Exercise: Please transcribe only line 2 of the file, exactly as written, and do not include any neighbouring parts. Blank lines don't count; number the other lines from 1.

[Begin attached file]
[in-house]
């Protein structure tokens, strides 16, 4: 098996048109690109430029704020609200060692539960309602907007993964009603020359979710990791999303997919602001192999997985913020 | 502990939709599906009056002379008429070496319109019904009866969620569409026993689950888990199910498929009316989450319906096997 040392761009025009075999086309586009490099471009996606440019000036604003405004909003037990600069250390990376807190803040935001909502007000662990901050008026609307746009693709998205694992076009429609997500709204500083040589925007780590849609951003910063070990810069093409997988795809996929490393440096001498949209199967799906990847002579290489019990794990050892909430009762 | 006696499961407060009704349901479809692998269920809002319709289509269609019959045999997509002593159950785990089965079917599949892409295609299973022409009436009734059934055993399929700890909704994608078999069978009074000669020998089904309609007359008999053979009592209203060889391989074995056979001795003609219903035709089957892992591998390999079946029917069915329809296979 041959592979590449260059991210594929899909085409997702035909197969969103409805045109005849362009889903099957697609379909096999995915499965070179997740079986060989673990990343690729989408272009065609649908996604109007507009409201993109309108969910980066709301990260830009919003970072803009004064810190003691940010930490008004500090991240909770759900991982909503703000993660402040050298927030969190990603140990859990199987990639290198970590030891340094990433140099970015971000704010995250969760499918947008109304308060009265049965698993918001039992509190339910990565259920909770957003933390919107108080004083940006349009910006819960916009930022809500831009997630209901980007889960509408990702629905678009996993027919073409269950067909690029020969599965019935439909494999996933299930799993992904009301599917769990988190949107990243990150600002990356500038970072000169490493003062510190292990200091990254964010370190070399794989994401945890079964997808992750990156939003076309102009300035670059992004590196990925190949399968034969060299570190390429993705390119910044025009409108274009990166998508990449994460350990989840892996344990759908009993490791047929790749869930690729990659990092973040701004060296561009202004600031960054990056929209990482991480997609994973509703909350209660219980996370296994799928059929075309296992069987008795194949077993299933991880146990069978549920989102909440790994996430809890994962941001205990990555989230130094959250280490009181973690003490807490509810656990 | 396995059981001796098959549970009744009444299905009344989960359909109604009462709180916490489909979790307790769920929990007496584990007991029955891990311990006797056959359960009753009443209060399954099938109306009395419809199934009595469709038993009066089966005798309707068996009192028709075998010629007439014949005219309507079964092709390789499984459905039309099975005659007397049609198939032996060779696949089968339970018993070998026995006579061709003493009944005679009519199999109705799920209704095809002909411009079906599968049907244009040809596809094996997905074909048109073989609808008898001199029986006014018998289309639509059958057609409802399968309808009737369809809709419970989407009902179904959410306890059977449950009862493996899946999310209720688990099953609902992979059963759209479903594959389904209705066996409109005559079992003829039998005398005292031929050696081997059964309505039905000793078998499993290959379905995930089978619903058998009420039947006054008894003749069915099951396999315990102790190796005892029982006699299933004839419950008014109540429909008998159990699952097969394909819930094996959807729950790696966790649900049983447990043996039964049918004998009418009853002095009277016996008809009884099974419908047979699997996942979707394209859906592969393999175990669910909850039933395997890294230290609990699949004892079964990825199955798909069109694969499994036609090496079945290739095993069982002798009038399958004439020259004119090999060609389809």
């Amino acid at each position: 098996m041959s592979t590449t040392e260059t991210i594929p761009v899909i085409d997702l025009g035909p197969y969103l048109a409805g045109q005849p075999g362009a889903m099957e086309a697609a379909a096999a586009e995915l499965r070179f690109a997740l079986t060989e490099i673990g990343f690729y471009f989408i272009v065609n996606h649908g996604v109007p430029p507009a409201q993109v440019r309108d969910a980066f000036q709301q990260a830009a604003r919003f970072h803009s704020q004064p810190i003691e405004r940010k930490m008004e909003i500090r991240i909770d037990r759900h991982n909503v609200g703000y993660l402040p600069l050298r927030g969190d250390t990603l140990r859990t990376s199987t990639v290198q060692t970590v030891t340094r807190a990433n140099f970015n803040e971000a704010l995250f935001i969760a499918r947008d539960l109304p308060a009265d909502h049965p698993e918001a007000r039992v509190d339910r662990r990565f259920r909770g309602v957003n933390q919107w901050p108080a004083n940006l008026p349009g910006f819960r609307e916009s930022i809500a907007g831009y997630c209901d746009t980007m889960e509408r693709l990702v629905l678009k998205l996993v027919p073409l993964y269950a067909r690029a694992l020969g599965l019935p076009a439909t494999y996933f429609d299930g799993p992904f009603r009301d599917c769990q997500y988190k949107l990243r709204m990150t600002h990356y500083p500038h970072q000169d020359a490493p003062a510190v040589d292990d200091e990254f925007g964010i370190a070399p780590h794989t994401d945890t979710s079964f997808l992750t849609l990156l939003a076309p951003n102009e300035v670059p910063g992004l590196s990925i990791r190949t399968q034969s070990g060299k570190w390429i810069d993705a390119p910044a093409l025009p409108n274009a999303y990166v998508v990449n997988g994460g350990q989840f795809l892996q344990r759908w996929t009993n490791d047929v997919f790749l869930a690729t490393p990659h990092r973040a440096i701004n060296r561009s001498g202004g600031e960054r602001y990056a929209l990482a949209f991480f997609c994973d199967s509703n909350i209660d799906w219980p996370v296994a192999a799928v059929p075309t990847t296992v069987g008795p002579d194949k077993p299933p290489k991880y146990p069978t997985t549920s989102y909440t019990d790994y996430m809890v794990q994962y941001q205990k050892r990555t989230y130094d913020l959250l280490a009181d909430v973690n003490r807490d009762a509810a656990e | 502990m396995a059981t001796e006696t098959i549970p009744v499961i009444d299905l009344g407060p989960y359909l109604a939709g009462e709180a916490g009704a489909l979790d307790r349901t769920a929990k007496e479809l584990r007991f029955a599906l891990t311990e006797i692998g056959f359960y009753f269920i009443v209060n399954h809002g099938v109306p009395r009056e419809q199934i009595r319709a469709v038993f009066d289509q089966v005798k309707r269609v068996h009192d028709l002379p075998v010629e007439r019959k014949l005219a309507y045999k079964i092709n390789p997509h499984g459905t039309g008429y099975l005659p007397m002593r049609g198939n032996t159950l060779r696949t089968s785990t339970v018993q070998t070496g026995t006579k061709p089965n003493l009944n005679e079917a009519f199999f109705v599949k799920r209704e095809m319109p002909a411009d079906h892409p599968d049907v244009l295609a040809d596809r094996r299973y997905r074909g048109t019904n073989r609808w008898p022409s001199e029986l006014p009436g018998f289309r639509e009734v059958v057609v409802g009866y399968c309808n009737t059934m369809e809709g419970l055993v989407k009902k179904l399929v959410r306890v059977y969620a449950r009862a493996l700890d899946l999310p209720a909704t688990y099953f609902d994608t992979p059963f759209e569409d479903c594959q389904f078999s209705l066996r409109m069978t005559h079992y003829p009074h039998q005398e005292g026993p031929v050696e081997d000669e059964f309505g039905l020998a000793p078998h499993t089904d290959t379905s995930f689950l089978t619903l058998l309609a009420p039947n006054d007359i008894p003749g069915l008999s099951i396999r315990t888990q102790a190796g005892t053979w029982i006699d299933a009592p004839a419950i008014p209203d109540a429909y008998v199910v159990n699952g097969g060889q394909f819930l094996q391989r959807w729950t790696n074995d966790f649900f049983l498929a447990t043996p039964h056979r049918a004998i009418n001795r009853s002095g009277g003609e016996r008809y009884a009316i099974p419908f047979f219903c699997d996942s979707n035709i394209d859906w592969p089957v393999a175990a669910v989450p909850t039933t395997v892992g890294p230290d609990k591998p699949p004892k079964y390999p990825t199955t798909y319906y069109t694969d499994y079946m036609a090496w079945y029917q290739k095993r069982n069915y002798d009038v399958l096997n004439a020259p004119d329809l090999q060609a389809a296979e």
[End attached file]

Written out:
């Protein structure tokens, strides 16, 4: 098996048109690109430029704020609200060692539960309602907007993964009603020359979710990791999303997919602001192999997985913020 | 502990939709599906009056002379008429070496319109019904009866969620569409026993689950888990199910498929009316989450319906096997 040392761009025009075999086309586009490099471009996606440019000036604003405004909003037990600069250390990376807190803040935001909502007000662990901050008026609307746009693709998205694992076009429609997500709204500083040589925007780590849609951003910063070990810069093409997988795809996929490393440096001498949209199967799906990847002579290489019990794990050892909430009762 | 006696499961407060009704349901479809692998269920809002319709289509269609019959045999997509002593159950785990089965079917599949892409295609299973022409009436009734059934055993399929700890909704994608078999069978009074000669020998089904309609007359008999053979009592209203060889391989074995056979001795003609219903035709089957892992591998390999079946029917069915329809296979 041959592979590449260059991210594929899909085409997702035909197969969103409805045109005849362009889903099957697609379909096999995915499965070179997740079986060989673990990343690729989408272009065609649908996604109007507009409201993109309108969910980066709301990260830009919003970072803009004064810190003691940010930490008004500090991240909770759900991982909503703000993660402040050298927030969190990603140990859990199987990639290198970590030891340094990433140099970015971000704010995250969760499918947008109304308060009265049965698993918001039992509190339910990565259920909770957003933390919107108080004083940006349009910006819960916009930022809500831009997630209901980007889960509408990702629905678009996993027919073409269950067909690029020969599965019935439909494999996933299930799993992904009301599917769990988190949107990243990150600002990356500038970072000169490493003062510190292990200091990254964010370190070399794989994401945890079964997808992750990156939003076309102009300035670059992004590196990925190949399968034969060299570190390429993705390119910044025009409108274009990166998508990449994460350990989840892996344990759908009993490791047929790749869930690729990659990092973040701004060296561009202004600031960054990056929209990482991480997609994973509703909350209660219980996370296994799928059929075309296992069987008795194949077993299933991880146990069978549920989102909440790994996430809890994962941001205990990555989230130094959250280490009181973690003490807490509810656990 | 396995059981001796098959549970009744009444299905009344989960359909109604009462709180916490489909979790307790769920929990007496584990007991029955891990311990006797056959359960009753009443209060399954099938109306009395419809199934009595469709038993009066089966005798309707068996009192028709075998010629007439014949005219309507079964092709390789499984459905039309099975005659007397049609198939032996060779696949089968339970018993070998026995006579061709003493009944005679009519199999109705799920209704095809002909411009079906599968049907244009040809596809094996997905074909048109073989609808008898001199029986006014018998289309639509059958057609409802399968309808009737369809809709419970989407009902179904959410306890059977449950009862493996899946999310209720688990099953609902992979059963759209479903594959389904209705066996409109005559079992003829039998005398005292031929050696081997059964309505039905000793078998499993290959379905995930089978619903058998009420039947006054008894003749069915099951396999315990102790190796005892029982006699299933004839419950008014109540429909008998159990699952097969394909819930094996959807729950790696966790649900049983447990043996039964049918004998009418009853002095009277016996008809009884099974419908047979699997996942979707394209859906592969393999175990669910909850039933395997890294230290609990699949004892079964990825199955798909069109694969499994036609090496079945290739095993069982002798009038399958004439020259004119090999060609389809």